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Operations to tap geothermal energy in western France are being put on hold after Strasbourg residents were woken by a minor earthquake. Smaller tremors linked to the project have been reported for more than a year.
Residents in western France and southwestern Germany on Friday reported a minor earthquake with a magnitude of 3.5.
The operator of a geothermal power project in the Alsace region, Fonroche, said it would halt operations after a second quake, at magnitude 2.8, amid accusations that its work was to blame.
The two minor quakes came after a series of less intense tremors recorded over the past 13 months which have been linked to the energy project.
The quakes were felt across the border in Germany, with officials in the state of Baden-Württemberg saying they had received hundreds of reports and queries about the jolts from residents.
France's National Earthquake Monitoring Network classified the 3.5 magnitude quake, which occurred at 6:59 a.m., as having been caused by human activity. The epicenter was about 10 kilometers (6.2 miles) north of Strasbourg, near a site hosting a geothermal power plant project led by Fonroche.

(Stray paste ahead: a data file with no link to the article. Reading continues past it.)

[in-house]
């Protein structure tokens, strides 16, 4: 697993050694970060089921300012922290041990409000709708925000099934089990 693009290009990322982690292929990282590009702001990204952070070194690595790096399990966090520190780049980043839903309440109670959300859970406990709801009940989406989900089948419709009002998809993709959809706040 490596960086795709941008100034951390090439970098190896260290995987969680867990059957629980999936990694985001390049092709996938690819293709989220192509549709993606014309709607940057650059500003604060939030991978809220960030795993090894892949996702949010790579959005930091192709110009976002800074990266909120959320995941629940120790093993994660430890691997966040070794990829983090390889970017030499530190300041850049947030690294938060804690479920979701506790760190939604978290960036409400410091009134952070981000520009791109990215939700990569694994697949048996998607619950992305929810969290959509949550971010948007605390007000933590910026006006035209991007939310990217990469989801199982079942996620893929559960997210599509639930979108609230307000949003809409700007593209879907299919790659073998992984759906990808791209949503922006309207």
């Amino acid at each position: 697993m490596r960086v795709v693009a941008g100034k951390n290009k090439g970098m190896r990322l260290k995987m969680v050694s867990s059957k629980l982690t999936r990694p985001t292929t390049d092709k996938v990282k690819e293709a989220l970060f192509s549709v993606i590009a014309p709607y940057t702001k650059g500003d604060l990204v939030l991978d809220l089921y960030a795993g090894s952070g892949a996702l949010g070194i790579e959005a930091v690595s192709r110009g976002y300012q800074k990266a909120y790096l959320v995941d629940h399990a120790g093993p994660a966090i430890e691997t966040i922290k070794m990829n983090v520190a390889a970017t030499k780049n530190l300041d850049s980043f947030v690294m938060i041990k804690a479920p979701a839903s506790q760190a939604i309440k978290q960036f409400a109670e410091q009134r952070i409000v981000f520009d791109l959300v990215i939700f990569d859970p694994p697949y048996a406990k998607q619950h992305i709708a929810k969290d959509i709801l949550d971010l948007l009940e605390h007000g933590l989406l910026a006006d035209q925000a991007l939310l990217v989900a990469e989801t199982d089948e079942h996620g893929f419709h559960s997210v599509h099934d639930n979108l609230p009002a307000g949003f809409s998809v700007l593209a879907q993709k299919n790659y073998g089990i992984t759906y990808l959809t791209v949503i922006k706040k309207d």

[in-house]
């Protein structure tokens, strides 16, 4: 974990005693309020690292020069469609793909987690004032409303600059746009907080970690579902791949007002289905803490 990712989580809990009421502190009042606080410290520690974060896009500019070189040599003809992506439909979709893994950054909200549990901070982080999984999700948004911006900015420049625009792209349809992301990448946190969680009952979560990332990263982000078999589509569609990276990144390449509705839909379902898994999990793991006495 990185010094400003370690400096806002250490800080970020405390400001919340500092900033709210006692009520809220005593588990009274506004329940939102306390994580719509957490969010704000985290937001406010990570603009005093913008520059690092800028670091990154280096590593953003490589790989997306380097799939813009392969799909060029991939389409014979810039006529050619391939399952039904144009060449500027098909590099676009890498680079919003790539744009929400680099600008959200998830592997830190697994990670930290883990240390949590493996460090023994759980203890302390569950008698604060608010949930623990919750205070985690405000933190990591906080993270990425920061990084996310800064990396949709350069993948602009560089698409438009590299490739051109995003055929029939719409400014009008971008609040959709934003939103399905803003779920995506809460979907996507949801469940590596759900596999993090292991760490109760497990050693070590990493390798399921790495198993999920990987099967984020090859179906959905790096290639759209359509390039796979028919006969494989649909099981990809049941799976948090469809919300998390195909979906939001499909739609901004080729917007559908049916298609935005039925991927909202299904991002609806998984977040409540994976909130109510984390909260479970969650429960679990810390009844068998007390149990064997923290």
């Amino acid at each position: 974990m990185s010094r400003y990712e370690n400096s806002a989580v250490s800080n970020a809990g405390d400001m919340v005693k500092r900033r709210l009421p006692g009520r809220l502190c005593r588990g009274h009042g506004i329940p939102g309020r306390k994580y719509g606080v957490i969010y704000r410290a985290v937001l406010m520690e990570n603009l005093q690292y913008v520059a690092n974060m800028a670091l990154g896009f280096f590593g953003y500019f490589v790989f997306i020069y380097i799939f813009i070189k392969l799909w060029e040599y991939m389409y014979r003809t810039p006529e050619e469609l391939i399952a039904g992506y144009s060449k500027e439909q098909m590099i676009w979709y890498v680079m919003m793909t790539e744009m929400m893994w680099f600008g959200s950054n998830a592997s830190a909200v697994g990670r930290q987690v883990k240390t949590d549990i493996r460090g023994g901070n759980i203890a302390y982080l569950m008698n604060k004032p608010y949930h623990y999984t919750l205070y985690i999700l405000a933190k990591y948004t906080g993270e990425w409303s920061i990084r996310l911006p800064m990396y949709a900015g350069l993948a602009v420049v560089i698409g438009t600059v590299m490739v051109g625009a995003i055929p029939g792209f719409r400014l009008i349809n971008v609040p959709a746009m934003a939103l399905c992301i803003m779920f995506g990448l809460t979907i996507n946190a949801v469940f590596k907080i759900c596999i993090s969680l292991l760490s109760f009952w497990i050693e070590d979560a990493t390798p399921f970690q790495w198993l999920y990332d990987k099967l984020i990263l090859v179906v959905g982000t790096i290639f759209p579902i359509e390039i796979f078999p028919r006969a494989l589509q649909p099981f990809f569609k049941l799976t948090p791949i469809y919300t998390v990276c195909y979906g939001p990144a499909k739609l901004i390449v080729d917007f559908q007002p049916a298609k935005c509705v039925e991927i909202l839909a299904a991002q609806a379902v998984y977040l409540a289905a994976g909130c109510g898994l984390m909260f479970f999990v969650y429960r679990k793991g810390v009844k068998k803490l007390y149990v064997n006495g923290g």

The website of French newspaper Le Monde reported that two wells had been dug at the site to a depth of 5 kilometers to pump hot water from underground to exploit its energy potential on the surface.
The office of the prefect, a central government representative responsible for France's Lower Rhine region, called for the operations to be halted. The geothermal project was a major pillar in the area's transition strategy to more sustainable energy sources.
"The protection of people is the first priority of the prefect," said a tweet from the office.
A spokesperson for Fonroche confirmed to French news agency AFP that the tremor was related to its activities. In a press release, the company announced the launch of a procedure to gradually reduce the flow of water in the wells, towards a "total stop."
The procedure "will take about a month," Fonroche said.